Athletes must take into account what their bodies are telling them: a lot of swelling in the area one day would mean they could not push it and instead must try to calm it down, according to Ayap.

    “I see how serious the pain level is without me doing anything,” said Smiley. “If it’s something I think I can handle just getting a shot with, I’ll do that so I can finish.”

    Hollander believes that when athletes engage in the process of rehab they learn a whole new skill and often it is in that skill they excel their junior and senior years if the athletes were freshmen or sophomores when injured.

    “They stick with it, learn how to listen to their body, sleep enough, eat enough, eat right and athletes that don’t, tend to not come back very well,” said Hollander.

    Another facet of the athletes’ decision on how to handle an injury is what they consider their big picture. It could encompass the following day’s practice and the next game, coupled with the worry that if they do not play, they will not be noticed, and will then lose their starting position. However, that is not always the case. According to Ayap the big picture may not always be about furthering an athlete’s career, but if they tear an ACL and decide to just put it in a brace and play, how their knee will be able to withstand all the stresses put on it down the line.

    “Is it worth it to you to not get it fixed now but later,” said Ayap. “Five, 10 years from now, you’re 20 something, getting married, want kids, what is your quality of life going to be? Will you be able to run around with your kids and pick them up without wincing? This is what your quality of life is now, whatever way we go is what it will be then.”

    There are still other athletes who, after they fix themselves and get better, leave the field and go pursue other things in life.

    “This was my identity, I have come to close that chapter, it’s time to move on,” said Ayap in reference to athletes who end their careers. 

    Ayap tries to encourage her athletes to not become overwhelmed by a recent injury, and to instead focus on what they can control: the healing process.

    “Of all the athletes who I’ve known to achieve great things,” said Hollander, “They’ve always failed miserably somewhere before.”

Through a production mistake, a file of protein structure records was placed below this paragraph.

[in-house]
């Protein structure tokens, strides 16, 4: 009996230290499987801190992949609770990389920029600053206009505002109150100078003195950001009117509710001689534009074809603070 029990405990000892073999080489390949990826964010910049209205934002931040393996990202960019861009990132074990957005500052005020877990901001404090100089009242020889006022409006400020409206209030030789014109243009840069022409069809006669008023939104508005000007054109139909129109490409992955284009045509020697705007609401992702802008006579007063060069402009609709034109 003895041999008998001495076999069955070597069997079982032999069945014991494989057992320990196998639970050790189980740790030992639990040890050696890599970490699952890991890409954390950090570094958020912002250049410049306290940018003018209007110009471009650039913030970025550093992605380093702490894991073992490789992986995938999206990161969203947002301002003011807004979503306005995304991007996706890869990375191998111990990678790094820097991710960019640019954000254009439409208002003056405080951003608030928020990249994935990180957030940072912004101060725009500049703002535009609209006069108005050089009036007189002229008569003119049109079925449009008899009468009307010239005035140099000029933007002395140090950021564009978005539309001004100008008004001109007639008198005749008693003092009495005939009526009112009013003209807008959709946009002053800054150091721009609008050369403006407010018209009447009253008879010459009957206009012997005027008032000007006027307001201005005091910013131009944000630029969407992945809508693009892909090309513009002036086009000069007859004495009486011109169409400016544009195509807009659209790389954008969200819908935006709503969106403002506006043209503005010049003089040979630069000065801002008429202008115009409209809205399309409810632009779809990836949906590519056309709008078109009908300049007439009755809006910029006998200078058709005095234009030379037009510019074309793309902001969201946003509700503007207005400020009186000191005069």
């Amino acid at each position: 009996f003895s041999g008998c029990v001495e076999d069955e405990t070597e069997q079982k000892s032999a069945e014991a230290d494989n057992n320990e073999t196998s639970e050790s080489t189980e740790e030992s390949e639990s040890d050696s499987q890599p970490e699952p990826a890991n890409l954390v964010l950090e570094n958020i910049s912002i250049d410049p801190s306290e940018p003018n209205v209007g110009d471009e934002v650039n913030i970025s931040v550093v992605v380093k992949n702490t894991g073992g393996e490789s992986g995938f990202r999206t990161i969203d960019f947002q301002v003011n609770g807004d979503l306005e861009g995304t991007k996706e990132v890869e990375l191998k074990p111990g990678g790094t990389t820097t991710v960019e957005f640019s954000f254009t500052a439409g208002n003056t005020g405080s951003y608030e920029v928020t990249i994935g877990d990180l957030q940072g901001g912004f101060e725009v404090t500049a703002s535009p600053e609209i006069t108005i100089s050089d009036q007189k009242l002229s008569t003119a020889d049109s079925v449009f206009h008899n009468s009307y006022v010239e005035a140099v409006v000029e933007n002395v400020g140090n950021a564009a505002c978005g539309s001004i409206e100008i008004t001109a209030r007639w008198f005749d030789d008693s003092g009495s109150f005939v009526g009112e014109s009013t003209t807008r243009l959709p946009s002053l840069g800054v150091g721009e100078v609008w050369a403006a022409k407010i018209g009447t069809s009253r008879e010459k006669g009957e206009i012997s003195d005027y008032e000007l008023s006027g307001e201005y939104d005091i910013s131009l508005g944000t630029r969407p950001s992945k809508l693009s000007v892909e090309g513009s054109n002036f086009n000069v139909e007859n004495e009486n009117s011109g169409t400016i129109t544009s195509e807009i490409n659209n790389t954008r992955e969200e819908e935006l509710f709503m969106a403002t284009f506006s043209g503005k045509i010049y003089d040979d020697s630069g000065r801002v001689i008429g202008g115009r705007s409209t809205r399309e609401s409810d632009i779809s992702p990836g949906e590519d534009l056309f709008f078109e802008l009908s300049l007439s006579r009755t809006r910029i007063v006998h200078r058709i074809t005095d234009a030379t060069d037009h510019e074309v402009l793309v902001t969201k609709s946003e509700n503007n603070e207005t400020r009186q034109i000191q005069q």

For Smiley, the decision to sit out and wait was his only option with his injuries’ severity. Smiley is in recovery over a torn ACL in his left leg and meniscus. At first it was hard for him to go to practices and see his friends running full speed on the field and having fun, tempting him to try and take a shorter recovery route.

    “I thought, maybe it’s not that worth it to hurt myself because then I wouldn’t do anyone any good,” said Smiley. “I had to grow up, sit myself out.”

    According to Hollander, players could also look to try to lead in different ways when they cannot contribute on the field.

    “Can you be not just a recovering athlete, but a contributing athlete,” said Hollander. “Can you be the one who analyzes extra film, who finds themselves back in a different role for now? It can be a challenge for someone young.” 

    Smiley will still go to practice and text his teammates, letting them know he is still there. He also considers himself to be one of their biggest fans. For now he is focused on finishing school strong so he can get into graduate school, and is moving fast in his rehab, going twice a day.

    Before his injury Smiley was looked at by Green Bay, the Patriots and the Cowboys; right now, they are still waiting to see how rehab goes to decide what they are going to do, according to Smiley.

    Smiley is very hopeful about his chances and making sure he does everything the right way so his chances remain good. He wants to go into sports medicine but would never rule out playing at the next level.

    “I can try for Pro Day this year or next,” said Smiley. “I’m going to go wherever my little path takes me.”

    Sport's injuries

    The Lion’s Roar / Megan Simo

    Sport's therapy

    The Lion’s Roar / Heather Jewell

    Final play before injury

    Jeff Smiley races towards the end zone for his touchdown against Lamar University.
    The Lion’s Roar / Heather Jewell

    Athletic Training

    Athletes train year-round to stay in shape for their sport, going to training in the weight room, on the field
    or court and through watching film.
    The Lion’s Roar / Heather Jewell